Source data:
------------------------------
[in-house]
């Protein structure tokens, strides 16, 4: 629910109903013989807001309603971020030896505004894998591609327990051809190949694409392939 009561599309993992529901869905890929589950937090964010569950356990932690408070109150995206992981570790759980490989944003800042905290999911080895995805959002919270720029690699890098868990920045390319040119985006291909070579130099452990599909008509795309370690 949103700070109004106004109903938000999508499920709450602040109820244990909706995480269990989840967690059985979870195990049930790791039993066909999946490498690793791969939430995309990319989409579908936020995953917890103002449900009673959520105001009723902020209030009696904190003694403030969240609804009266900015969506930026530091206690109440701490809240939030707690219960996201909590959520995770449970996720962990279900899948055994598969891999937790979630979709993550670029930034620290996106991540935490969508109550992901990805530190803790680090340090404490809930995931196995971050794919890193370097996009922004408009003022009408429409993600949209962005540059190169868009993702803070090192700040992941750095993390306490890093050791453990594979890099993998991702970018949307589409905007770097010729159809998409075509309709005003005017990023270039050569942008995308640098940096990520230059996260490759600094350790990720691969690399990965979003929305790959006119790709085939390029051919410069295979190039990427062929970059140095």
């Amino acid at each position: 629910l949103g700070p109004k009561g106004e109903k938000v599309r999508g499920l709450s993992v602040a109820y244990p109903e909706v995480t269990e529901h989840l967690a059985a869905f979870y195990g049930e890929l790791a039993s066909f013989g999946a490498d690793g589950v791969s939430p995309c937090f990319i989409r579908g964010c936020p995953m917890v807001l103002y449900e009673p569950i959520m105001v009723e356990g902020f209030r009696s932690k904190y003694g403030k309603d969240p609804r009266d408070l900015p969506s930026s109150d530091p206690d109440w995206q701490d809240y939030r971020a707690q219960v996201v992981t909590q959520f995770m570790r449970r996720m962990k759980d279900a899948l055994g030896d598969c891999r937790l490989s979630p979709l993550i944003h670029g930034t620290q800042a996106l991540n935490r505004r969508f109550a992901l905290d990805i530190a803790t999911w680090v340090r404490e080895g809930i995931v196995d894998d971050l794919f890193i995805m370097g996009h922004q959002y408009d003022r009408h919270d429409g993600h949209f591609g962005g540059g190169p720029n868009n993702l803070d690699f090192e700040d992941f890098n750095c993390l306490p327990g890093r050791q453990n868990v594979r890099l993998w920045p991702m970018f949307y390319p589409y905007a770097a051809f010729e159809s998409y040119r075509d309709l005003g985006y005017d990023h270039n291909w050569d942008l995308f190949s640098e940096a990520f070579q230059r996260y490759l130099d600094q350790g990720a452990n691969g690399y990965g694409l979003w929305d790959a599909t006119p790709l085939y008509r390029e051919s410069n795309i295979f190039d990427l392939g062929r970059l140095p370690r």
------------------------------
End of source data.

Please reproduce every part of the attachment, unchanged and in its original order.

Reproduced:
[in-house]
């Protein structure tokens, strides 16, 4: 629910109903013989807001309603971020030896505004894998591609327990051809190949694409392939 009561599309993992529901869905890929589950937090964010569950356990932690408070109150995206992981570790759980490989944003800042905290999911080895995805959002919270720029690699890098868990920045390319040119985006291909070579130099452990599909008509795309370690 949103700070109004106004109903938000999508499920709450602040109820244990909706995480269990989840967690059985979870195990049930790791039993066909999946490498690793791969939430995309990319989409579908936020995953917890103002449900009673959520105001009723902020209030009696904190003694403030969240609804009266900015969506930026530091206690109440701490809240939030707690219960996201909590959520995770449970996720962990279900899948055994598969891999937790979630979709993550670029930034620290996106991540935490969508109550992901990805530190803790680090340090404490809930995931196995971050794919890193370097996009922004408009003022009408429409993600949209962005540059190169868009993702803070090192700040992941750095993390306490890093050791453990594979890099993998991702970018949307589409905007770097010729159809998409075509309709005003005017990023270039050569942008995308640098940096990520230059996260490759600094350790990720691969690399990965979003929305790959006119790709085939390029051919410069295979190039990427062929970059140095």
């Amino acid at each position: 629910l949103g700070p109004k009561g106004e109903k938000v599309r999508g499920l709450s993992v602040a109820y244990p109903e909706v995480t269990e529901h989840l967690a059985a869905f979870y195990g049930e890929l790791a039993s066909f013989g999946a490498d690793g589950v791969s939430p995309c937090f990319i989409r579908g964010c936020p995953m917890v807001l103002y449900e009673p569950i959520m105001v009723e356990g902020f209030r009696s932690k904190y003694g403030k309603d969240p609804r009266d408070l900015p969506s930026s109150d530091p206690d109440w995206q701490d809240y939030r971020a707690q219960v996201v992981t909590q959520f995770m570790r449970r996720m962990k759980d279900a899948l055994g030896d598969c891999r937790l490989s979630p979709l993550i944003h670029g930034t620290q800042a996106l991540n935490r505004r969508f109550a992901l905290d990805i530190a803790t999911w680090v340090r404490e080895g809930i995931v196995d894998d971050l794919f890193i995805m370097g996009h922004q959002y408009d003022r009408h919270d429409g993600h949209f591609g962005g540059g190169p720029n868009n993702l803070d690699f090192e700040d992941f890098n750095c993390l306490p327990g890093r050791q453990n868990v594979r890099l993998w920045p991702m970018f949307y390319p589409y905007a770097a051809f010729e159809s998409y040119r075509d309709l005003g985006y005017d990023h270039n291909w050569d942008l995308f190949s640098e940096a990520f070579q230059r996260y490759l130099d600094q350790g990720a452990n691969g690399y990965g694409l979003w929305d790959a599909t006119p790709l085939y008509r390029e051919s410069n795309i295979f190039d990427l392939g062929r970059l140095p370690r």